A serious misconduct of trial has resulted for an Ontario-based judge ordering the Crown to fork over $580,000 in court costs. The misconduct resulted in the mistrial of three suspects in a violent Brampton kidnapping. The order to pay the court costs is the highest amount granted in a criminal case.
The evidence of the misconduct was so grievous that a statement was releasedby Justice Antonio Skaricaregarding the case. The event of a judge requiring court costs to be paid is uncommon in criminal cases because there is little history of the practice.Requiring awards to be paid in criminal cases is often used as an example to discourage and discipline unjustified and flagrant events of non-disclosure.
It was revealed that Crown prosecutors had disclosed to defence lawyers that they possessed the detailed cellphone records belonging to a suspect. This piece of evidence was kept hidden for close to 18 months during preliminary hearings and during one month of the trial. It was also revealed that Peel Regional Police did not disclose a suspect’s lost wallet that tied him to the aggressive kidnapping. The wallet was seized from the pants of a suspect during the arrest. Also found during the arrest, were more of the kidnapping victim’s items such as a cheque and her driver’s licence.
A Peel officer PC Getty attestedin court that the wallet was missing, but did not inform anyone at the time. Skarica said it was hard to believe that no one noted the missing piece of evidence and there was no explanation for the disappearance.
The three suspects are accused of kidnapping a woman from her home. For two days, she was bound to a bed in another location, threatened, and beaten by the men who commanded she pay them $100,000. The victim was eventually rescued on day three of her abduction in 2011. Because of the missing evidence, the judge declared a mistrial and the three suspects were freed from prison.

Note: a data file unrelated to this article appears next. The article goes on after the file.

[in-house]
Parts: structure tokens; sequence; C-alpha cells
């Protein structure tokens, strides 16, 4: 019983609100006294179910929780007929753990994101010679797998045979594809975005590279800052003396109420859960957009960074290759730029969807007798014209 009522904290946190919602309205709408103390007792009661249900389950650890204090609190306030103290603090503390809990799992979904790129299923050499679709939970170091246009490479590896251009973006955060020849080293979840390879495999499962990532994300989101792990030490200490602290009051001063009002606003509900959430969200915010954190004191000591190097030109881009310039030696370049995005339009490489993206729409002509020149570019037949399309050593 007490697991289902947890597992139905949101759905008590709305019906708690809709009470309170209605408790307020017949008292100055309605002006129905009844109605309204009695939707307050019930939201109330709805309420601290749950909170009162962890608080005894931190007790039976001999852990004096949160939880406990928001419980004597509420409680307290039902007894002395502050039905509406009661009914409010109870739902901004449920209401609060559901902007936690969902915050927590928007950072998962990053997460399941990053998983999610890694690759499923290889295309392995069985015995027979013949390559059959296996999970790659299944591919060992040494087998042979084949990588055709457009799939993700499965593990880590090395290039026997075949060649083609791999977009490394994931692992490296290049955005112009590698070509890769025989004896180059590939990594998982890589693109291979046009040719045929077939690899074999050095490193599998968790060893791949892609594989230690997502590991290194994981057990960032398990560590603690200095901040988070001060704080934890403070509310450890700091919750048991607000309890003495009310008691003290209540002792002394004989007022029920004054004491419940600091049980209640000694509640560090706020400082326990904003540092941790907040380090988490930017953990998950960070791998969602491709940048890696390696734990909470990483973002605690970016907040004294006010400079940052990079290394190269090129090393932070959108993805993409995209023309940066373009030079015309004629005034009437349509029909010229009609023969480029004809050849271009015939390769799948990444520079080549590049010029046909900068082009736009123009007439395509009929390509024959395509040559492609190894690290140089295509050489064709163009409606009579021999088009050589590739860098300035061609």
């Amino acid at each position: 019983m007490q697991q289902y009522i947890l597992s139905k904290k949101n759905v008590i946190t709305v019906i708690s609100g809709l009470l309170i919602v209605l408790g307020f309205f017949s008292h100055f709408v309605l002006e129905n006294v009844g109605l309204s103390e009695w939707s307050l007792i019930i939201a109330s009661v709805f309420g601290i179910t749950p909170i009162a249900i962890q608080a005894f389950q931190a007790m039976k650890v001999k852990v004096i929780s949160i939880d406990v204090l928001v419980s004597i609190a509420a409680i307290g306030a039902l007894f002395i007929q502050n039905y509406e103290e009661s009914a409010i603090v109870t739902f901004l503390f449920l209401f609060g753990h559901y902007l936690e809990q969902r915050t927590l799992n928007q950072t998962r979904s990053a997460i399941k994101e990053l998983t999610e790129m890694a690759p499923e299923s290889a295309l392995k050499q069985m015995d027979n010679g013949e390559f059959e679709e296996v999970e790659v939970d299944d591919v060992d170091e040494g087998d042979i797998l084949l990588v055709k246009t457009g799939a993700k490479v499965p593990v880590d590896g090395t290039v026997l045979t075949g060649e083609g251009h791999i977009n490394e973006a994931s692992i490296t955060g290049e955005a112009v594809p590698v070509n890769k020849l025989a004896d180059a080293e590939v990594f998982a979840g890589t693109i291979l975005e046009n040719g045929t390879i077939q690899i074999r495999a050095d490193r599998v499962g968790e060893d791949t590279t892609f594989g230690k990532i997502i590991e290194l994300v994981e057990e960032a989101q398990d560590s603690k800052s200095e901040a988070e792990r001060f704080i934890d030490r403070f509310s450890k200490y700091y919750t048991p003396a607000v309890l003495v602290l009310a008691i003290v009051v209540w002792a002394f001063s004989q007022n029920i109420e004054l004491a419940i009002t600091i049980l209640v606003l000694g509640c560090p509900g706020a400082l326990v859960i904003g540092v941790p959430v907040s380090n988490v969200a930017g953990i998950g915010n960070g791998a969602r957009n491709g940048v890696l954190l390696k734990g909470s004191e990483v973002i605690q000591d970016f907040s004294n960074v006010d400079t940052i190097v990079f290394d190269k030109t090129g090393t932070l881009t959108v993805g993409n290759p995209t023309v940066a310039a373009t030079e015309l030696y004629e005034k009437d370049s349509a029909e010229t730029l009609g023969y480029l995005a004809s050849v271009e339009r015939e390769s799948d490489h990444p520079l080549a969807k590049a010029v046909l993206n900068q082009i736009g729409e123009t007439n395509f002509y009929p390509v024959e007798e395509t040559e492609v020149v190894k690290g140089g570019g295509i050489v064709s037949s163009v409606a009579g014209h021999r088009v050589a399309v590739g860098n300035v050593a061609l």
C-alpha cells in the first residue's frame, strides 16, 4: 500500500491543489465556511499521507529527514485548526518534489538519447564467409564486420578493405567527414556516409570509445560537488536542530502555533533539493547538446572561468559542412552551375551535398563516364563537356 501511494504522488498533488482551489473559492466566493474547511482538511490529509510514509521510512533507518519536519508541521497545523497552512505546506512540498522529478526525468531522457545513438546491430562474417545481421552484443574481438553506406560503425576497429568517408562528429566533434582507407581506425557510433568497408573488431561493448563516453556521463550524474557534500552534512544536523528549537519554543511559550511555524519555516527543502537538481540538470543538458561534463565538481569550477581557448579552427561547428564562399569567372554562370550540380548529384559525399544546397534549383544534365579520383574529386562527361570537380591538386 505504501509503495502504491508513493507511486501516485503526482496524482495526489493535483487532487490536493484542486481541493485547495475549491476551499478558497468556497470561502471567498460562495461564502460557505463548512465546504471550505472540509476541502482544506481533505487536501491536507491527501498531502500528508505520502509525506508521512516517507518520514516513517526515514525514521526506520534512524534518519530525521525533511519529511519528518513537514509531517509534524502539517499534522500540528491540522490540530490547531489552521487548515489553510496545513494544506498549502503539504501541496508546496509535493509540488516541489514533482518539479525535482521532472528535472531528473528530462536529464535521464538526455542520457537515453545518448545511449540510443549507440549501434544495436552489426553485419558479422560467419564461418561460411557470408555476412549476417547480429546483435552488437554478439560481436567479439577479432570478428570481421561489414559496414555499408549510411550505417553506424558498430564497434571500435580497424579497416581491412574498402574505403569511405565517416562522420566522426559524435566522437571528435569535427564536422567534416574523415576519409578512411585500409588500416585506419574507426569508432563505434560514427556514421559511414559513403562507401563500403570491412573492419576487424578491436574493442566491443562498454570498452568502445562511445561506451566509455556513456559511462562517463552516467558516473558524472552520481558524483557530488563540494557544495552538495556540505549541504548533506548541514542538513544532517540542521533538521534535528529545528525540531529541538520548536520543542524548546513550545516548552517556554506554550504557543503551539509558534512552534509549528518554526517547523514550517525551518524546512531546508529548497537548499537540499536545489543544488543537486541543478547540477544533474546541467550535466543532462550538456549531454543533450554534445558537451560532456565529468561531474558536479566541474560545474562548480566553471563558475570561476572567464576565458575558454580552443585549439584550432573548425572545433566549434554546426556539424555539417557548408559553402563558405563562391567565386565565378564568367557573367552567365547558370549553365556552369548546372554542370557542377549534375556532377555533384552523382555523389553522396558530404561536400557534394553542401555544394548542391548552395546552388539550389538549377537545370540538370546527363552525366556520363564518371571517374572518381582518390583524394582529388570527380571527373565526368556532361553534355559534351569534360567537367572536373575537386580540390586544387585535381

In his statement, the justicegranted the defence lawyers amounts of money that were on par with each lawyer’s experience in upwards of $700 per hour. Skarica also noted the fact that different prosecutors had been involved in the case at different stages,resulting in the cellphone records failing to be disclosed.
Osgoode Hall Law School professor Alan Young said the ability of courts and judges to award costs in such cases as this criminal case was established in the 1990s through litigation. Although it is relatively new, it is rarely used and the amounts are usually under $10,000. Also in his statement, Skarica rejected the notion from the Crown that the Peel police should bear the responsibility of the costs because they were primarily at fault.
The Ministry of the Attorney General has stated the Crown is currently reviewing the decision by Justice Skarica. The Peel Regional Police are not able to comment on any ruling involving the Crown.